Last month, the Court of Appeal in the case of
Dawson-Damer v Taylor Wessing LLP (read the full
judgementhere) held that in
searching for information organisations, in
certain circumstances, could claim disproportionate effort when
dealing with Subject Access Requests (SAR). But why is this good
news for employers – please read on!
What is a SAR?
A SAR is a written request made by an individual under the Data
Protection Act 1998 (DPA) to access personal information that an
organisation holds about the individual.
SARs are becoming an increasingly popular tool for disgruntled
employees seeking to obtain documentation held by their employer or
ex-employer, usually in situations where there is a grievance,
dispute or dismissal.
Why was this case before the courts?
Mrs Dawson-Damer and her two adopted children are the
beneficiaries of various Bahamian trusts. Back in 2014, the
Dawson-Damers sought disclosure of personal data from the
solicitors (Taylor Wessing) acting on behalf of the trusts. The SAR
was made in connection with a dispute regarding the trusts which
was raised in the Supreme Court of the Bahamas.
Among other matters, Taylor Wessing asserted that they did not
need to provide the requested information because it was not
reasonable or proportionate to carry out a search for the
information and to assess what was covered by privilege and what
What did the Court of Appeal say?
The DPA allows organisations to refuse a SAR where the supply of
the information requested would involve "disproportionate
effort". The ICO's Subject Access Code of Practice
suggests that only the work in producing copies is
relevant in terms of this proportionality assessment.
However, the court found that when assessing whether responding
to a SAR would have a disproportionate effort, consideration should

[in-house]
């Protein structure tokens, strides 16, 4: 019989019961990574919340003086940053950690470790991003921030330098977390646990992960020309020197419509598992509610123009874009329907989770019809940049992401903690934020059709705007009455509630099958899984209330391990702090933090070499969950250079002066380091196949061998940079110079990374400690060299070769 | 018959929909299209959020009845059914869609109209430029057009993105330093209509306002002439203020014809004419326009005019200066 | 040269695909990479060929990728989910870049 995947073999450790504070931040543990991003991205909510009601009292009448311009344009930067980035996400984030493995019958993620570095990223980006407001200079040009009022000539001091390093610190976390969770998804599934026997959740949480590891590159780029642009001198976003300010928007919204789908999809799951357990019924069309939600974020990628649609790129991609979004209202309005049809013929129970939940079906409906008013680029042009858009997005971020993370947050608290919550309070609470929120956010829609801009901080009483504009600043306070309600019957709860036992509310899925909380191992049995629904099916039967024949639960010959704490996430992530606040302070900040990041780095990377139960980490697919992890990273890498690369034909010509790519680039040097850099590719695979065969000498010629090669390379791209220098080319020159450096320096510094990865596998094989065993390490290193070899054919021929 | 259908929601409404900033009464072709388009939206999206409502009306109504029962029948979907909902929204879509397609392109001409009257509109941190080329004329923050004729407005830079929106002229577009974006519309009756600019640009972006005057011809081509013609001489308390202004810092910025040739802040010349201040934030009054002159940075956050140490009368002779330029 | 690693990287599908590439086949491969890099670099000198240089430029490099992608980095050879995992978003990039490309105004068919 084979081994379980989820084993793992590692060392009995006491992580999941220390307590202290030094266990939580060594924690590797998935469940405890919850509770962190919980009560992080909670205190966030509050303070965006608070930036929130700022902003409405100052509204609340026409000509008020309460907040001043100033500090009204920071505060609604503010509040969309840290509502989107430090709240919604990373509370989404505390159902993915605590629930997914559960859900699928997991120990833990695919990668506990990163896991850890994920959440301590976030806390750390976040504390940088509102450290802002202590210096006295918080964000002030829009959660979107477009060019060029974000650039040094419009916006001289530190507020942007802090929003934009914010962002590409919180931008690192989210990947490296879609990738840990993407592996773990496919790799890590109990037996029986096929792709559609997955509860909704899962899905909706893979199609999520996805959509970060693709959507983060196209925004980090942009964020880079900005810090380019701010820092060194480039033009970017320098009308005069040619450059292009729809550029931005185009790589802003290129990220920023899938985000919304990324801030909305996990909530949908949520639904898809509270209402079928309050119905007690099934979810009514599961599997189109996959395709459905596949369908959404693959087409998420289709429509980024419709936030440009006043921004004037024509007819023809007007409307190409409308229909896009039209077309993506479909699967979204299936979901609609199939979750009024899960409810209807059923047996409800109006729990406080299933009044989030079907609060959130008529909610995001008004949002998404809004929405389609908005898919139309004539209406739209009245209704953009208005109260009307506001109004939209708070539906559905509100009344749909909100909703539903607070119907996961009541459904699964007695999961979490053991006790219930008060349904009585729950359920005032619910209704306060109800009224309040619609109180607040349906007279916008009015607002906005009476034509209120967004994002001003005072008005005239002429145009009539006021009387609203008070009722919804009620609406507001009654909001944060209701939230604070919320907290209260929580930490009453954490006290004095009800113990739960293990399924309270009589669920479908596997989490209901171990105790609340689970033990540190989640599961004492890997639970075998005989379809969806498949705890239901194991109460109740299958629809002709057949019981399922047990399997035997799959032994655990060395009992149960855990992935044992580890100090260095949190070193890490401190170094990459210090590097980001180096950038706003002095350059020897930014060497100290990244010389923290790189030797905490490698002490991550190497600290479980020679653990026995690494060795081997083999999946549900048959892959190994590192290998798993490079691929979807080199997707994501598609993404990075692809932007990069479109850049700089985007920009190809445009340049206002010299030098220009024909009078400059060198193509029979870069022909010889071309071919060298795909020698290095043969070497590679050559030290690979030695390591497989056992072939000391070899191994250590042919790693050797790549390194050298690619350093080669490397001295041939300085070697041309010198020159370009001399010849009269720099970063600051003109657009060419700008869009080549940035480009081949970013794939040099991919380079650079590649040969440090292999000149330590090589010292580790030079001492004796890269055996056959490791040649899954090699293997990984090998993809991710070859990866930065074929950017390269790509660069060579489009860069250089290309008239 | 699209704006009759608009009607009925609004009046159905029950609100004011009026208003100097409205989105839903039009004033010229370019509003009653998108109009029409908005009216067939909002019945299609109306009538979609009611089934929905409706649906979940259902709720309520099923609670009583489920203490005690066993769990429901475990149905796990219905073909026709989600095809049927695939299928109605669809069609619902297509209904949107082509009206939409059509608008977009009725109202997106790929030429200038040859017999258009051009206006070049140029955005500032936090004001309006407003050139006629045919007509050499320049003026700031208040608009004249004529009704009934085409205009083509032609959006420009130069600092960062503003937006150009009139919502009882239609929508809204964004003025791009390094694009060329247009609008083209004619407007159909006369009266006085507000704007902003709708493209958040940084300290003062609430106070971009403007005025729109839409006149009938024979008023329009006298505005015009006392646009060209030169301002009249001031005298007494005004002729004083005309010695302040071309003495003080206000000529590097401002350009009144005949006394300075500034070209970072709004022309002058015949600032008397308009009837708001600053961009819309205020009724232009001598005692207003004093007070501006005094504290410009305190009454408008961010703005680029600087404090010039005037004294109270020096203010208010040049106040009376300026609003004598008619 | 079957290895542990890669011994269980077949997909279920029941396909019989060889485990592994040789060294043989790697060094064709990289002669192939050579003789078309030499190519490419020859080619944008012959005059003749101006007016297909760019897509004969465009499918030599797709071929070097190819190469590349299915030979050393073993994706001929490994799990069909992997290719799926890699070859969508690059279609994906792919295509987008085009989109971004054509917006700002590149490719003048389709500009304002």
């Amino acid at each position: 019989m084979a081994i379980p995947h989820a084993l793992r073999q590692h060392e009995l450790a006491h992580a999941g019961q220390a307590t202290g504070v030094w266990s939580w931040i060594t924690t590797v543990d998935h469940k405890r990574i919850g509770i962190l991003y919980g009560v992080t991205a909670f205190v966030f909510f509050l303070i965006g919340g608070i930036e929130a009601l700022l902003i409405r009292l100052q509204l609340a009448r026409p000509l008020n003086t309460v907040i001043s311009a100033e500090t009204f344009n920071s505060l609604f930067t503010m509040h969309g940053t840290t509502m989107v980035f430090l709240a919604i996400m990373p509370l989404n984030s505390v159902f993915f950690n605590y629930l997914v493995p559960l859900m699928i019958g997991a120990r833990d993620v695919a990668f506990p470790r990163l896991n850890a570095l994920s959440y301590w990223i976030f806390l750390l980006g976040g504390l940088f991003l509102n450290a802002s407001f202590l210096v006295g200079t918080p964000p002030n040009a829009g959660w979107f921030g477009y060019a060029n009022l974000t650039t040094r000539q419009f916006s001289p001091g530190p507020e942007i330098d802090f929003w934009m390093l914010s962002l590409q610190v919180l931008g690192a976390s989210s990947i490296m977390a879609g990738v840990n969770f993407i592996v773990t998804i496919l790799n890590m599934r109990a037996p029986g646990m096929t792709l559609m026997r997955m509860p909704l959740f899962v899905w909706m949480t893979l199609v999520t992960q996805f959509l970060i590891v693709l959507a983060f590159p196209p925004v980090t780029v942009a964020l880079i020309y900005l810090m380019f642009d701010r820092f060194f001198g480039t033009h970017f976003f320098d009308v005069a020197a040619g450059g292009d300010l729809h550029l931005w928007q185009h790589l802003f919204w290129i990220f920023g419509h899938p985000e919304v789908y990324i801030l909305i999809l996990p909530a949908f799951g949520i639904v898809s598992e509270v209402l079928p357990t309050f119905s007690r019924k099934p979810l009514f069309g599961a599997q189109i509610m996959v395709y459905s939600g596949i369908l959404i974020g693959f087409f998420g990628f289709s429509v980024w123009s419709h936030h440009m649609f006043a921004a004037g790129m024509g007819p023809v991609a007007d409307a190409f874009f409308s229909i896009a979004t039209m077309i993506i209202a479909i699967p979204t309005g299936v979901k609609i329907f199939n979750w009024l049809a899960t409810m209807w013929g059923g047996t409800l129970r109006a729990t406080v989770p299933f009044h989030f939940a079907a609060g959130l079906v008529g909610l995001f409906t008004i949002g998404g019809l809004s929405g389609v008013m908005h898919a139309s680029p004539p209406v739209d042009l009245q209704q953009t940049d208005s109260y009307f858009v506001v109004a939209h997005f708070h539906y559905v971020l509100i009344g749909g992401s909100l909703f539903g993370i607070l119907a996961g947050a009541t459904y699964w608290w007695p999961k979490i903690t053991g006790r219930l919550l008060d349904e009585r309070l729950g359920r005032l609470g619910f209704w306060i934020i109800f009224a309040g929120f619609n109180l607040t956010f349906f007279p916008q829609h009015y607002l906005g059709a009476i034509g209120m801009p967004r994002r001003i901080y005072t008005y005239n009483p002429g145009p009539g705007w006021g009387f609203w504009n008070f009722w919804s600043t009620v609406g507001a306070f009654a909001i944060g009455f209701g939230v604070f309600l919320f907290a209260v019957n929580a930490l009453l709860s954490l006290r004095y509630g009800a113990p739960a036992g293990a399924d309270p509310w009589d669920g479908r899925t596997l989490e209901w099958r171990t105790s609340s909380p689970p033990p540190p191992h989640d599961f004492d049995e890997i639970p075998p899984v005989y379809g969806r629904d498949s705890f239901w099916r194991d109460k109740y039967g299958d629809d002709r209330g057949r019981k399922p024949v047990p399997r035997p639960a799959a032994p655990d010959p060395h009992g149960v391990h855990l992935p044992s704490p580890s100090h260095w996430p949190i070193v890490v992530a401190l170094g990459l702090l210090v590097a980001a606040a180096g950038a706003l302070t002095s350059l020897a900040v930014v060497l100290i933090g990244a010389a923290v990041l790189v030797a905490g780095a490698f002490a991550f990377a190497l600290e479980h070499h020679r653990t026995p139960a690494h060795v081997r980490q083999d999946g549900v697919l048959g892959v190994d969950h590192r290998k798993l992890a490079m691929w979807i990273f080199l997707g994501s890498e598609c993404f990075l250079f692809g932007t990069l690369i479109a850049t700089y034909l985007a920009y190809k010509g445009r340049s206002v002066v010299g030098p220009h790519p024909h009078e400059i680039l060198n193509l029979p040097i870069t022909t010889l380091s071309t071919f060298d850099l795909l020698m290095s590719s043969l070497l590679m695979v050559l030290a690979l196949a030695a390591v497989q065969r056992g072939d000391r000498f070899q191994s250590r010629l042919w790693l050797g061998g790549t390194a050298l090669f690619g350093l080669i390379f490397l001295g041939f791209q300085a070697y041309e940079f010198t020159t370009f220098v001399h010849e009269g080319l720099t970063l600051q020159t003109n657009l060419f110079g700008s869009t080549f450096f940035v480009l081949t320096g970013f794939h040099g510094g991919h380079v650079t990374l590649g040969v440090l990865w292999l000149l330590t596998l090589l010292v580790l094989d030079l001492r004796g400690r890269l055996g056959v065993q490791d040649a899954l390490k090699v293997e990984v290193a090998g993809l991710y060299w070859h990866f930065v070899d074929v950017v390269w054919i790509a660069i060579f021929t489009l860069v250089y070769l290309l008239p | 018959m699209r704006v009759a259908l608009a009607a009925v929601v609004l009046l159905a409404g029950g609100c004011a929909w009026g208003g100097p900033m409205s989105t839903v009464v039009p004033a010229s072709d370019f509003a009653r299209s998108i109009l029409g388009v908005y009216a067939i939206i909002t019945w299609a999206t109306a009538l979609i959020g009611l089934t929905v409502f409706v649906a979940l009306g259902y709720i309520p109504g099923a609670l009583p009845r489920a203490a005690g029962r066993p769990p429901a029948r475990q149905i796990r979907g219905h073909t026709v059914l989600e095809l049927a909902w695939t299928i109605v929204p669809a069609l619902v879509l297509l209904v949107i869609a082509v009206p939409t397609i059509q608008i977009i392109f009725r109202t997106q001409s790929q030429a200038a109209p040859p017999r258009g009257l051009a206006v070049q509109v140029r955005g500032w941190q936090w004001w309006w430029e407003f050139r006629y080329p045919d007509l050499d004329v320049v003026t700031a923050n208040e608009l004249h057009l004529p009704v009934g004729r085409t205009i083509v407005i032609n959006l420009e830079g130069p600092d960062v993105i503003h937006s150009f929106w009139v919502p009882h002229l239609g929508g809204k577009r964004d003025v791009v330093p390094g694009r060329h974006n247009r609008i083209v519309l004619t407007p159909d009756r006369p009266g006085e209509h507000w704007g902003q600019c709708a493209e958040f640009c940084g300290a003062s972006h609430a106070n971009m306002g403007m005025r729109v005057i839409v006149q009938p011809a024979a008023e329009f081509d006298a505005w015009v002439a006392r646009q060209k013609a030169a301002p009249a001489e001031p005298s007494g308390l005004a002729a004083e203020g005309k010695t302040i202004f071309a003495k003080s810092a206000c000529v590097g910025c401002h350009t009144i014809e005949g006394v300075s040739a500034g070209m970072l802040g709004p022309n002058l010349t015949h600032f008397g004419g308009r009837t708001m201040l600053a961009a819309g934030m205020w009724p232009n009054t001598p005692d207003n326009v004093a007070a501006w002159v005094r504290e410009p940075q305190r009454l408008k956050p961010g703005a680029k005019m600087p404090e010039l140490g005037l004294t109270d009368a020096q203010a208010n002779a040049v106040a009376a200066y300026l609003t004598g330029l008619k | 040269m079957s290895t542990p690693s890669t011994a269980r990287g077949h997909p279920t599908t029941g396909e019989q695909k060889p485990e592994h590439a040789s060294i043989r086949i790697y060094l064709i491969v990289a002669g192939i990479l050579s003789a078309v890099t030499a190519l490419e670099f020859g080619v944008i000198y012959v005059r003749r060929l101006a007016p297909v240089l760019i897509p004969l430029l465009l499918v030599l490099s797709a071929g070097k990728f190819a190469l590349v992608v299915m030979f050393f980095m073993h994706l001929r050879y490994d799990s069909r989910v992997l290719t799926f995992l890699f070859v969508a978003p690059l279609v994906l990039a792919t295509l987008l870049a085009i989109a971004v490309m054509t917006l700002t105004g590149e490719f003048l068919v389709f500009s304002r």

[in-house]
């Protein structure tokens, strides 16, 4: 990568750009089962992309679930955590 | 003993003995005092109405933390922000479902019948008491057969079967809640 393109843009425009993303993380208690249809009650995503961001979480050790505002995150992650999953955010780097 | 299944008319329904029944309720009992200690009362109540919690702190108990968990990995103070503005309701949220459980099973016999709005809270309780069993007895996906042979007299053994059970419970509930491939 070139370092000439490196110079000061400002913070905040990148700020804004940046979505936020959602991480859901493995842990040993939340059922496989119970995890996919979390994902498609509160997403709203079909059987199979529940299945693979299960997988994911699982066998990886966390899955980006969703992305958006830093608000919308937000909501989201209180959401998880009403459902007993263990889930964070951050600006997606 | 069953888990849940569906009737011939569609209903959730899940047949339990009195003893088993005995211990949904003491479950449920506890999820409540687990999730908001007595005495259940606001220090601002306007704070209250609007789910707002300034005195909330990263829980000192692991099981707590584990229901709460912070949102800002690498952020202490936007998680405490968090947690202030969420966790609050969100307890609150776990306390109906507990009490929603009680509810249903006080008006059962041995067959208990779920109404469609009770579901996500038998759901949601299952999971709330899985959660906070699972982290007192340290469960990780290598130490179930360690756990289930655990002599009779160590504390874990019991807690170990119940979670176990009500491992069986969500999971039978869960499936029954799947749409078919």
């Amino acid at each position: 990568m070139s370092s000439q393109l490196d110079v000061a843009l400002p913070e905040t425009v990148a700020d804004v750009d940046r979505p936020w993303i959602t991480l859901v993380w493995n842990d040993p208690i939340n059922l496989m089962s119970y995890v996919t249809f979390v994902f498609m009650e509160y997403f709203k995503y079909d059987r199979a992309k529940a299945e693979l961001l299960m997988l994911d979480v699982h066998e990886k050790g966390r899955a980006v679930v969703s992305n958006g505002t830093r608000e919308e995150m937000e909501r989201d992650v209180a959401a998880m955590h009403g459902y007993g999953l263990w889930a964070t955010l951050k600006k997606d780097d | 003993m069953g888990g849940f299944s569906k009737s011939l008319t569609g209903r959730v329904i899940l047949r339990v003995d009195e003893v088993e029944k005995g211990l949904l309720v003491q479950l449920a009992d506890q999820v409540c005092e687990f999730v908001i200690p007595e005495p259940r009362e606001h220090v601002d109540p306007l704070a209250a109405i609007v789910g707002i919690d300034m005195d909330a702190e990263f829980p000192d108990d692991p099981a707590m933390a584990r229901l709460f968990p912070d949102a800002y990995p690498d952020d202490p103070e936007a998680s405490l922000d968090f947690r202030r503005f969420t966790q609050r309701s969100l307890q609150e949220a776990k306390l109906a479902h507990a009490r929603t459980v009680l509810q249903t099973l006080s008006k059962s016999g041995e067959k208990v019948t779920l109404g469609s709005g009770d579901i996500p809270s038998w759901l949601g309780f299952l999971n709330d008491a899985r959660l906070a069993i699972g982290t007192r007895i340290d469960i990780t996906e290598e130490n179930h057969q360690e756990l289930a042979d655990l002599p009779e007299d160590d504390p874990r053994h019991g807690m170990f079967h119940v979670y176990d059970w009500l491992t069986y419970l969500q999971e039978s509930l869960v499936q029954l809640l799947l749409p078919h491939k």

be given to both:-
the work needed to supply
copies of the relevant information; and
the work needed to
search for the relevant information.
Why is case important for employers?
Whilst in this particular case, the Court of Appeal overturned
the High Court's earlier finding and found that in this case
complying with the request would not create disproportionate
effort, the ruling itself does appear to widen the scope of the
exception to include the work needed to search for relevant
information which could assist employers when dealing with
In passing its judgement, the court indicated that searches for
information should rarely be disproportionate as organisations
should be designing their systems and procedures in such a way that
assists them in responding to SARs (and certainly this should be
case as we near ever closer to GDPR implementation). Whilst noting
that in so far as possible a SAR should be enforced there is
perhaps greater scope to argue disproportionate effort in genuine
Look out for our upcoming blog which looks at why this case
is also detrimental to employers dealing with SARs.
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matter. Recipients should not act on the basis of the information
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In light of the much anticipated ICO draft GDPR (the General Data Protection Regulation) Consent Guidance being published yesterday, 2 March 2017, we will be running a mini-series on the guidelines under consultation and the impact the GDPR will have on the much vexed position of consent and the impact on your business.
The first of our four discussions on the ICO guidelines for Consent will focus on the meaning of consent under the GDPR (General Data Protection Regulation) and how this change enhances the previous law on consent to data processing.
The fourth and final part of our mini-series on the draft ICO guidance on Consent, published on 2 March 2017, focuses on the practical impact the GDPR (General Data Protection Regulation) will have on how your organisation records and manages consent.
A fundamental aspect of all fair and lawful processing of personal data under the current data protection rules is the requirement for the party who is the data controller to meet one or more conditions ("the conditions for processing").
The second in our mini-series on the ICO guidance on Consent, published on 2 March 2017, focuses on how the changes to be introduced by the GDPR (General Data Protection Regulation) will impact upon your business and what you can do to pre-empt the changes before their introduction in May 2018.
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